If you are in these 50 professions, robots are coming for your job (and a few that are safe from ‘digital outsourcing’)

Insedia.com asked me to look at jobs that were most vulnerable to automation. Click for Insedia.com.

Every time you check yourself out at a grocery store, even if you find it terribly convenient, there’s probably a little voice inside you that thinks, “Uh-oh.” As in, “Uh-oh, there’s a machine doing the job a person used to do.” Well, here’s the bad news.

There’s plenty more where that came from.

U.S. politicians spent the past year arguing about trade deals and walls, but you heard almost nothing about robots and artificial intelligence. Many American workers will soon have a lot more to fear from machines than immigrants.

In fact, plenty of workers who probably don’t think they are vulnerable to computer code may very well find themselves digitally outsourced this decade. While it’s obvious that simple manual labor, like fast-food employment, will be among the first to face automation elimination, plenty of white-collar workers are at risk, too. Basically, any job where task follow relatively predicable patterns (i.e., anyone who complains they are bored) can be automated. That ropes in even high-paying, formerly stable occupations like law. Get a drink or two in a lawyer, and she or he will admit to all the cutting and pasting that goes on in many common legal briefs. Lawyers who don’t fear robots aren’t paying attention. One glance at Joshua Browder’s ragingly successful DoNotPay parking ticket-fighting bot should cure them of that.

So, how worried should you be? Fortunately, researchers at Oxford recently ran the numbers on 700-plus professions to find out exactly how vulnerable many jobs are to automation. Every thinking person of working age should be familiar with this list, so that’s why you really need to keep reading. In a moment, I’m going to walk you through the bottom of the list, and explain the kinds of jobs that are at most risk. But first, let’s talk about the clever folks who at least will be able to find a role in the new world order when our artificial intelligence overlords are in charge.

In a phrase, these are people who solve “engineering bottlenecks.”

Machines are great at rote tasks. They are terrible at “soft” skills, like sensing emotions. For quite a while, machines will be bad at sales. For example: It’s easy for a machine to ring up your purchases and take your money. It’s much harder to sense from your facial expression that you haven’t found something you want, and help you find it in the store.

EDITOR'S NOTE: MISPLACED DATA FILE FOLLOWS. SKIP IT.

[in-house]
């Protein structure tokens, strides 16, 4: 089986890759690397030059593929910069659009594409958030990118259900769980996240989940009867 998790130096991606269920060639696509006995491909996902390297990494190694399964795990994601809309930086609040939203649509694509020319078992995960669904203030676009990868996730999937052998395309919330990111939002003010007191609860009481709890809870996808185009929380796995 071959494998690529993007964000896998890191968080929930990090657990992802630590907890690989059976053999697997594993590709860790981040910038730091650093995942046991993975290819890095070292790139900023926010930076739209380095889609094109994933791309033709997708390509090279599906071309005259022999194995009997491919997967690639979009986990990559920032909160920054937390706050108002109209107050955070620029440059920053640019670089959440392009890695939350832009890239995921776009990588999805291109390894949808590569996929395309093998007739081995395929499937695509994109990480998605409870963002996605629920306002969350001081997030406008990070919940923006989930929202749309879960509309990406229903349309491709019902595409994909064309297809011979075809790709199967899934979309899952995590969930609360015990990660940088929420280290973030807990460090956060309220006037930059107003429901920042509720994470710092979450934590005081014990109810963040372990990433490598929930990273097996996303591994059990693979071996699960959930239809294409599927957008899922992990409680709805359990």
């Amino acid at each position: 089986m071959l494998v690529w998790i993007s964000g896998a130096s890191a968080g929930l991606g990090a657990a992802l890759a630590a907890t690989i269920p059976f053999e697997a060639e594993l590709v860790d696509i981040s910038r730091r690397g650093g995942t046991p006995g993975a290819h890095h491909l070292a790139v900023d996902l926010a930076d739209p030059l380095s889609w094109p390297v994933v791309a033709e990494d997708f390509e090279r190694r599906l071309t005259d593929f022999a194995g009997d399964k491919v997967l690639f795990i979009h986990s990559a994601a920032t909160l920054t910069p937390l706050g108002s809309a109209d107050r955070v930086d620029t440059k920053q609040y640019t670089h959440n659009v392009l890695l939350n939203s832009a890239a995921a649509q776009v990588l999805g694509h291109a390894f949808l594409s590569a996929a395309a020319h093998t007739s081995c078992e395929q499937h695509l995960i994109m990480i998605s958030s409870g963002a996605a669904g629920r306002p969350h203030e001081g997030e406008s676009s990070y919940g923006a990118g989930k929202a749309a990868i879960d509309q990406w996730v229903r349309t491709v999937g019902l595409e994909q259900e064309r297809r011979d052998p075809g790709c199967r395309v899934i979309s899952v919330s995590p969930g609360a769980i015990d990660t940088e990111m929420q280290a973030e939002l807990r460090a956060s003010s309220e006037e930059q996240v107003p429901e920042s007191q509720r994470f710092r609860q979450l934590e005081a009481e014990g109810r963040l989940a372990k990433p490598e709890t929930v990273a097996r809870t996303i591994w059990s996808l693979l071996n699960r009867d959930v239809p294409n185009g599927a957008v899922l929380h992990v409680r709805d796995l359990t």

In technical terms, sensing emotion is an engineering bottleneck, according to the Oxford report. So, if you want a future, get good at things machines are bad at, and you have half a chance.

I’ll help you with that now. The list of jobs that are least likely to be automated are heavy on work that requires empathy: Recreational therapists, audiologists, social workers, dieticians, sales engineers, special Ed teachers, makeup artists, athletic trainers and coaches. Even folks like music directors, and interior designers do pretty well on this scale.

Now, onto the bad news.

If you browse through the Oxford list of the 50 most machine-replaceable jobs, many occupations listed there will probably provoke in you some feelings of schadenfreude. At the very bottom of the list is telemarketers. So maybe this robot invasion isn’t so bad after all. There’s also a bunch of other jobs you’d fully expect, like hand sewers and data entry “keyers” and bank tellers and of course, cashiers.

But there’s a whole bunch of other well-heeled jobs in finance that rank below even cashiers — loan officers, tax preparers, credit analysts, legal secretaries, and real estate brokers. Even taxi drivers rank higher than that group.

Let your eyes drift a bit higher up the list, and include the 20% of occupations at the highest risk, and you’ll see accountants and auditors right next to truck drivers. Budget analysts are next to cement masons. Insurance sales agents are sandwiched between cabinetmakers and dredge operators (some justice there?). And to show you I’m not letting my bias through, technical writers are next to bus drivers.